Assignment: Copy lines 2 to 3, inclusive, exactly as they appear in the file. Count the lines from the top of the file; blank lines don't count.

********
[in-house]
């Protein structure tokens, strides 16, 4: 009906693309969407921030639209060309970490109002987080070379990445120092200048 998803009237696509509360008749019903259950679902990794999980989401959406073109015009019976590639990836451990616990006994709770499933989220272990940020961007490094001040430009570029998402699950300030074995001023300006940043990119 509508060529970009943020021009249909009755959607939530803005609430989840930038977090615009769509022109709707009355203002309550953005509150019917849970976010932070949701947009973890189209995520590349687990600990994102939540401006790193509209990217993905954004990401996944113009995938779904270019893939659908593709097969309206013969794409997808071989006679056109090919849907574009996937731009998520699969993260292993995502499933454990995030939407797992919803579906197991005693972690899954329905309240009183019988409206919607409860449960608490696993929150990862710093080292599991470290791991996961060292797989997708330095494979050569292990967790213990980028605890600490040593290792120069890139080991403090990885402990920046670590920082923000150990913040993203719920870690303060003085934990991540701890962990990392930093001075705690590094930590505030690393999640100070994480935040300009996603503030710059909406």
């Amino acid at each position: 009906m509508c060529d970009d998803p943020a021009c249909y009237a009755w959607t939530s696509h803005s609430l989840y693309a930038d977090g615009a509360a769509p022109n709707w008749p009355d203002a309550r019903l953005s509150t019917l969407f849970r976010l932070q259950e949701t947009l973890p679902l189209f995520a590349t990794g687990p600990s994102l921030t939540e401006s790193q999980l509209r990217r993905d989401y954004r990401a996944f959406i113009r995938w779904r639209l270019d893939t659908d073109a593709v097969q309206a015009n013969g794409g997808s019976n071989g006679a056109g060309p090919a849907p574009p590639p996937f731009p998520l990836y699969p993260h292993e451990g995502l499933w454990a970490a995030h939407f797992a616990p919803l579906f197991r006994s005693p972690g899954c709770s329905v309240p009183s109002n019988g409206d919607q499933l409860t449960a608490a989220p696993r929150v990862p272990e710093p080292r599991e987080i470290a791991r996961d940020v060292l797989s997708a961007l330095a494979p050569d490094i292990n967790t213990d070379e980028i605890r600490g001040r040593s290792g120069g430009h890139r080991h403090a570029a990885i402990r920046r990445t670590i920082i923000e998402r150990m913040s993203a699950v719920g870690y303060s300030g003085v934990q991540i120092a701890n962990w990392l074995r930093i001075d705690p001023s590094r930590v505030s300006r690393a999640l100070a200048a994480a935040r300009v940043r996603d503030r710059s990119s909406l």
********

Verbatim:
């Protein structure tokens, strides 16, 4: 009906693309969407921030639209060309970490109002987080070379990445120092200048 998803009237696509509360008749019903259950679902990794999980989401959406073109015009019976590639990836451990616990006994709770499933989220272990940020961007490094001040430009570029998402699950300030074995001023300006940043990119 509508060529970009943020021009249909009755959607939530803005609430989840930038977090615009769509022109709707009355203002309550953005509150019917849970976010932070949701947009973890189209995520590349687990600990994102939540401006790193509209990217993905954004990401996944113009995938779904270019893939659908593709097969309206013969794409997808071989006679056109090919849907574009996937731009998520699969993260292993995502499933454990995030939407797992919803579906197991005693972690899954329905309240009183019988409206919607409860449960608490696993929150990862710093080292599991470290791991996961060292797989997708330095494979050569292990967790213990980028605890600490040593290792120069890139080991403090990885402990920046670590920082923000150990913040993203719920870690303060003085934990991540701890962990990392930093001075705690590094930590505030690393999640100070994480935040300009996603503030710059909406």
């Amino acid at each position: 009906m509508c060529d970009d998803p943020a021009c249909y009237a009755w959607t939530s696509h803005s609430l989840y693309a930038d977090g615009a509360a769509p022109n709707w008749p009355d203002a309550r019903l953005s509150t019917l969407f849970r976010l932070q259950e949701t947009l973890p679902l189209f995520a590349t990794g687990p600990s994102l921030t939540e401006s790193q999980l509209r990217r993905d989401y954004r990401a996944f959406i113009r995938w779904r639209l270019d893939t659908d073109a593709v097969q309206a015009n013969g794409g997808s019976n071989g006679a056109g060309p090919a849907p574009p590639p996937f731009p998520l990836y699969p993260h292993e451990g995502l499933w454990a970490a995030h939407f797992a616990p919803l579906f197991r006994s005693p972690g899954c709770s329905v309240p009183s109002n019988g409206d919607q499933l409860t449960a608490a989220p696993r929150v990862p272990e710093p080292r599991e987080i470290a791991r996961d940020v060292l797989s997708a961007l330095a494979p050569d490094i292990n967790t213990d070379e980028i605890r600490g001040r040593s290792g120069g430009h890139r080991h403090a570029a990885i402990r920046r990445t670590i920082i923000e998402r150990m913040s993203a699950v719920g870690y303060s300030g003085v934990q991540i120092a701890n962990w990392l074995r930093i001075d705690p001023s590094r930590v505030s300006r690393a999640l100070a200048a994480a935040r300009v940043r996603d503030r710059s990119s909406l």